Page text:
The only thing that never changes is that things keep changing.
That proverb is what got MQTSocialScene from an idea to a plan to a website.
Another young entrepreneur said last April that the people of the MQT area didn't need to worry about national trends, social media, politics or anything else because "MQT is MQT and it will never change."
Change always happens, it just matters if it is a good change to love or a bad change to fix. Even things that work well sometimes have to be updated, like the oil in your car.
Here is a list of some of the good and the bad that will change in MQT over the next calendar year. --Managing Editor Brice Burge
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MQT's MEXICAN RENAISSANCE
Many new Mexican restaurants have come back to the MQT area, strengthening one of the city's weakest culinary styles.
Sol Azteca, Ron's Taco Shop and Dia De Los Tacos have all opened in the last year, with other strong local options increasing their menus.
Each of the three new Mexican restaurants brought something new to the area. Dia De Los Tacos was the first food truck of its kind in the MQT area. Ron's Taco Shop has the most available hours of any locally-owned restaurant. Sol Azteca brought Mexican food to downtown MQT by taking over the old Waterfront above L'Attitudes.
For a city already respected for its art and music scene, the culinary culture is improving in MQT.
Through surveys, focus groups and public sessions, the citizens of MQT can help shape major changes to the area. Two big initiatives -- the Marquette Arts and Culture Master Plan and the Ore Dock BotEco Center -- are actively looking for people to add to their projects.
Meetings were held yesterday and earlier this morning on the Marquette Arts and Culture Master Plan, the first such plan by the city in over 20 years. Participants were asked to share what their cultural experiences were and what the city did to help or hurt those experiences, from funding and publicity to road closure and tax spending.
A committee has been formed to help draw up the plan, co-chaired by Walt Lindela and Michelle Butler. The committee is working with MQT's community services. A survey will be out shortly for those that did not attend the meeting, but those willing to offer input now can contact Arts and Culture manager Tiina Harris at firstname.lastname@example.org.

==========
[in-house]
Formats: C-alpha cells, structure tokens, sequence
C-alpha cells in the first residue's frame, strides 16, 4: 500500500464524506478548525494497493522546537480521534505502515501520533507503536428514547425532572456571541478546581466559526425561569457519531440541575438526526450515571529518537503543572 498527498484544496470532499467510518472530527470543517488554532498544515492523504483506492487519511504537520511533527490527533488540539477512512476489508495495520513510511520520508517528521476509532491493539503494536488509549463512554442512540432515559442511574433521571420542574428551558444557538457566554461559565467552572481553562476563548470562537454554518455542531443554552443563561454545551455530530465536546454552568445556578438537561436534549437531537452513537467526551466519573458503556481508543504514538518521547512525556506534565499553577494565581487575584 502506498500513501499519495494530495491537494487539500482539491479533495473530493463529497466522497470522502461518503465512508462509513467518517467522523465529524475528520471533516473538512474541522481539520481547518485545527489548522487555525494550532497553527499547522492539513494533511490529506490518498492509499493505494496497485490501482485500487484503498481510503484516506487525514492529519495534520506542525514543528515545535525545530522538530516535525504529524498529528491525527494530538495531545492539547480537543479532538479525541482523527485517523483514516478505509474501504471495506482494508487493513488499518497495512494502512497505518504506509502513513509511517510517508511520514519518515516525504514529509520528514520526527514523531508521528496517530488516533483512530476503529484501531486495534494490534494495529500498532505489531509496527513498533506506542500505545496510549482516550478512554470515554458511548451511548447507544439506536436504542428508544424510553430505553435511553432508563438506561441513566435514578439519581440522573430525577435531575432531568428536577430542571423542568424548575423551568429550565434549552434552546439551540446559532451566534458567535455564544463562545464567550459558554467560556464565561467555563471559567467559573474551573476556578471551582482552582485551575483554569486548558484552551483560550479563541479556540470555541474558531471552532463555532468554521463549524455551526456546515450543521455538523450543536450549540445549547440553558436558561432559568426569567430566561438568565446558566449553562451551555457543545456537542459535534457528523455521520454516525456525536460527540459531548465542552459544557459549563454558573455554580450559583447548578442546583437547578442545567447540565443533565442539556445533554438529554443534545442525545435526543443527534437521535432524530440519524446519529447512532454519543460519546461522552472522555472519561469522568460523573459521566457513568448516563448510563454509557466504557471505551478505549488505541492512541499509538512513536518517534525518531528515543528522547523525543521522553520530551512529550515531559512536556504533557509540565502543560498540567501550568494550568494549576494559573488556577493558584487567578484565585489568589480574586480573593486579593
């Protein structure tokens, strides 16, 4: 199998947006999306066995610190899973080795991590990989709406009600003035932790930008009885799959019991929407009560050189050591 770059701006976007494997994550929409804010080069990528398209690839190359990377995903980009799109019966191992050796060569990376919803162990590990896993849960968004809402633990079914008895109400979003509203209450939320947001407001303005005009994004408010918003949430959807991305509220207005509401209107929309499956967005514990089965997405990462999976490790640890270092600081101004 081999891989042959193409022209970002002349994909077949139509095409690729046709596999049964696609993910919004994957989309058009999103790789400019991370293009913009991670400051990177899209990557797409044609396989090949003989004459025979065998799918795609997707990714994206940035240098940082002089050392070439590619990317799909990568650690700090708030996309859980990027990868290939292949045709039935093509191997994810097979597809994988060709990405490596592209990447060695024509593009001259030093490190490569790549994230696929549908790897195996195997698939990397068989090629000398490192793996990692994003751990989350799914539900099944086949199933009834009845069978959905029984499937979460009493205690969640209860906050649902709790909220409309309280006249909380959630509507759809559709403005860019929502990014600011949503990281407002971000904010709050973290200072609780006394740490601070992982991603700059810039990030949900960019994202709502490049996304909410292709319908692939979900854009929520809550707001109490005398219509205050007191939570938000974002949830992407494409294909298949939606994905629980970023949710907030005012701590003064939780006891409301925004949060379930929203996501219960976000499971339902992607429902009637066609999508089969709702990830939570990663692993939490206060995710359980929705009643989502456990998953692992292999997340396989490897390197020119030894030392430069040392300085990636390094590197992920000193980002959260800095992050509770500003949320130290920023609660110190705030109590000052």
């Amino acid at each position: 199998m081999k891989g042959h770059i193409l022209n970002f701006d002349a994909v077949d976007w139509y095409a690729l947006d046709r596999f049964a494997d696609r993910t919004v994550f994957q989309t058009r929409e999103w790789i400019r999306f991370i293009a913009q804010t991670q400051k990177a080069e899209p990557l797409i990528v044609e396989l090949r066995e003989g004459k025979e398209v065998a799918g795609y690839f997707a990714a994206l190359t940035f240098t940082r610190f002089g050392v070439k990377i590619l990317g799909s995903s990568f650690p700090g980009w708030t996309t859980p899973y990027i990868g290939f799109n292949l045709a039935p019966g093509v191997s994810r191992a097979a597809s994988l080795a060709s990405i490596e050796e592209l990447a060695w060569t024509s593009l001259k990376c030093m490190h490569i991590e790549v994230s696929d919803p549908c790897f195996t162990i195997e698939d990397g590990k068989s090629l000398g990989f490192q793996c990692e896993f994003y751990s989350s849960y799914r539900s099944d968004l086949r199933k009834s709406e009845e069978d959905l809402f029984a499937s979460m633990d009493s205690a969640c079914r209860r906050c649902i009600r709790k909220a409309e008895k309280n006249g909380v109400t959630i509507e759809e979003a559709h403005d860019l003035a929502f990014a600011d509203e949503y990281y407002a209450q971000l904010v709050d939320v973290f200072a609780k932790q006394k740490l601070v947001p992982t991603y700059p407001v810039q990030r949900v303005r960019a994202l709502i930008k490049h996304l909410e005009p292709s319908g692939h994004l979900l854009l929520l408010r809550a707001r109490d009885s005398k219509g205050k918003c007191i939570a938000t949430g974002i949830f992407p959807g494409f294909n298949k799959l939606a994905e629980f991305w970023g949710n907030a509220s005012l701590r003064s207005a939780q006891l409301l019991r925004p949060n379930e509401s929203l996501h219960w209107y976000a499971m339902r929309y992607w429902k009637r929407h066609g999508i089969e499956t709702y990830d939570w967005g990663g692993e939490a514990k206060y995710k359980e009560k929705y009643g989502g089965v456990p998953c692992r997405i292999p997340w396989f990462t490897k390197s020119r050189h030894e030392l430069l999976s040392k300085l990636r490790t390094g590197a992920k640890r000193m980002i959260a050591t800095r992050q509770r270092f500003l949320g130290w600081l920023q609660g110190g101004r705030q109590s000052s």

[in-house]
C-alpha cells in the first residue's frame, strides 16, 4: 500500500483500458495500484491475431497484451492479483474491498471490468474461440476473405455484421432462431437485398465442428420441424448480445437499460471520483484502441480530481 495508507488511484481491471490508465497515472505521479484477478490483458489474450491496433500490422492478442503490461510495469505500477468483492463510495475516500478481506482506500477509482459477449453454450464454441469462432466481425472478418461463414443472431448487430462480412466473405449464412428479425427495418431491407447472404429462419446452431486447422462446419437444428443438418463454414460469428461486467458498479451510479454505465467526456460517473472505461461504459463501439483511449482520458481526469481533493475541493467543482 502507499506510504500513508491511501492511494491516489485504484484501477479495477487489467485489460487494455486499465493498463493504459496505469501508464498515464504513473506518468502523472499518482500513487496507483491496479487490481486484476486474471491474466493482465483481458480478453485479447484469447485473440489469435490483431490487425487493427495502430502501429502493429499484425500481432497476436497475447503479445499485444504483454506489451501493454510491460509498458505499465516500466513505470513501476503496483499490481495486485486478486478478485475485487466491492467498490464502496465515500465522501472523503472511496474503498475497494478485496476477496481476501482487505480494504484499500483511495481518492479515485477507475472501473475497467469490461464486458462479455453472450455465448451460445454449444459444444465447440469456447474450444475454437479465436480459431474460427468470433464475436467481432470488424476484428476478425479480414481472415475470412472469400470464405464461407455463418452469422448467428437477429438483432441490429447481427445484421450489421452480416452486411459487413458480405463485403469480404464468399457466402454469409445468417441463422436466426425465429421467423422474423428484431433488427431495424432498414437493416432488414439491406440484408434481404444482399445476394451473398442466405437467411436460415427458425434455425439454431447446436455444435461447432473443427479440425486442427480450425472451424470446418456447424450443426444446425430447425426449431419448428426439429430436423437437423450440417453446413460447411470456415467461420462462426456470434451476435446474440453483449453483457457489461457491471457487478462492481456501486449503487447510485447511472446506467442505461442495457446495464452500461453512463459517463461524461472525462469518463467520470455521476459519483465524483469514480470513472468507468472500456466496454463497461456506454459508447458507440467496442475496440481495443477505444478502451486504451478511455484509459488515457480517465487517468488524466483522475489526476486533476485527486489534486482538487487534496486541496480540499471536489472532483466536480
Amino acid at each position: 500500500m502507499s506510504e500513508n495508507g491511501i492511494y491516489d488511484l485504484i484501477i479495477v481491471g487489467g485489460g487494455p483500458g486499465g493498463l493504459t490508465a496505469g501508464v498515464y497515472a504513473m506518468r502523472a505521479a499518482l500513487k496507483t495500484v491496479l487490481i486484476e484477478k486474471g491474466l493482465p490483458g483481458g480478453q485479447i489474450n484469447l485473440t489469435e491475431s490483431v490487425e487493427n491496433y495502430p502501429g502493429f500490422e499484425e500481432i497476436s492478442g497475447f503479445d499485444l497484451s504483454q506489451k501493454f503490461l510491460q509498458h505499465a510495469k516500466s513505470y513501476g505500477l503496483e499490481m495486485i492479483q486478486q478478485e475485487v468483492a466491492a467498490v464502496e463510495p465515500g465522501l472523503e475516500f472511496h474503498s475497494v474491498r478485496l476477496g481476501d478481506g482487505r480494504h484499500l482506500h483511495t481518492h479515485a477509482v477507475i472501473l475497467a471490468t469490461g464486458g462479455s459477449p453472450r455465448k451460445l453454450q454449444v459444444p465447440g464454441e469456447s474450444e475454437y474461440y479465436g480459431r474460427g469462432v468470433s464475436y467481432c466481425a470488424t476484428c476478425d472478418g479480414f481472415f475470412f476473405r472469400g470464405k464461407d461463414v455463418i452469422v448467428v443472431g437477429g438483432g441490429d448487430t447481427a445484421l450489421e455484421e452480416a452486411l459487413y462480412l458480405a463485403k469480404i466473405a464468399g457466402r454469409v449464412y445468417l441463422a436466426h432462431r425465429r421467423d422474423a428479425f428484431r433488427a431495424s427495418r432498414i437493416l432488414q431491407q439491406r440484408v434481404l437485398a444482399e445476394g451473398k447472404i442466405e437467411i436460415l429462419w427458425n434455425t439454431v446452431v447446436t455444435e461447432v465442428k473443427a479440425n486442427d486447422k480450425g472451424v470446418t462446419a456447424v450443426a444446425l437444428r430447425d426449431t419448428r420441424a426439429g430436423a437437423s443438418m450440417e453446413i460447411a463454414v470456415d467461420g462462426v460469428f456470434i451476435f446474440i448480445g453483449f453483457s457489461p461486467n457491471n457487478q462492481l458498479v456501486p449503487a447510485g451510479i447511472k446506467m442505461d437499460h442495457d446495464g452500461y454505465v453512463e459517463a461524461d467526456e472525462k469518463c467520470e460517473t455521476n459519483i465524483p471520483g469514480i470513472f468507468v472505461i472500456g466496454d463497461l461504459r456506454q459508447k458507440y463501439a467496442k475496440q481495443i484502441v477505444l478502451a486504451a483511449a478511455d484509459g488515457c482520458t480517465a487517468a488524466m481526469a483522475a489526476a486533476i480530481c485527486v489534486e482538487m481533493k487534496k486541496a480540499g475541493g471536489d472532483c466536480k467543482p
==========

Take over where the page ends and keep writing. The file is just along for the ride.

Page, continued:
The Ore Dock BotEco Center will have their meetings on Wednesday, February 5, at the Ore Dock Brewing Company and Thursday, February 6, at the Shiras Room in the Peter White Library. At the meetings, visuals and more information about turning one of MQT's most recognizable landmarks into a botanical garden and ecological education center will be provided.
The center has recently received non-profit status according to BotEco Center Board President Gisele Duehring, a major step in turning the Ore Dock into a more usable space. Previous attempts at shopping districts and apartments have not been successful.
Public input was important in last year's discussion of the Third Street Sustainable Corridor Plan. The majority of their planning last year, but input is still available for turning what is known as "the Village" into a more walkable district.
The state-funded economic zone, also nicknamed "smartzone", is a program that helps promote business and economic growth in targeted areas through extra-funding, tax breaks and more. The zone split between the neighboring counties was the sixth in the state and was a bi-partisan project between John Kivela (D-Marquette) and Tom Casperson (R-Escanaba).
The zones have had success downstate, as well as nearby Houghton. Michigan Tech University's smart zone from a previous state economic action has attracted six Fortune 500 businesses and supported dozens of start-ups in the ten years that it has been open, according to Michigan Tech. The economic zone has also helped NMU through collaborative projects.
Michigan Tech's zone also focused on the Copper Country to the North of Houghton, similar to the large zone created in Marquette and Delta Counties. Gladstone, Escanaba, KI-Sawyer and more could be targeted in this zone in addition to the MQT area. Collaboration between these city and county governments are key to the success of the business incubators as well as creating and keeping jobs in the area.
The controversial law, also known as Obamacare or the Health Care Bill, is full of debate in Washington, but one specific aspect looks to hurt MQT's tourism and service industries. The hourly quotas are proving a challenge for managers and a concern for part-time workers in the area.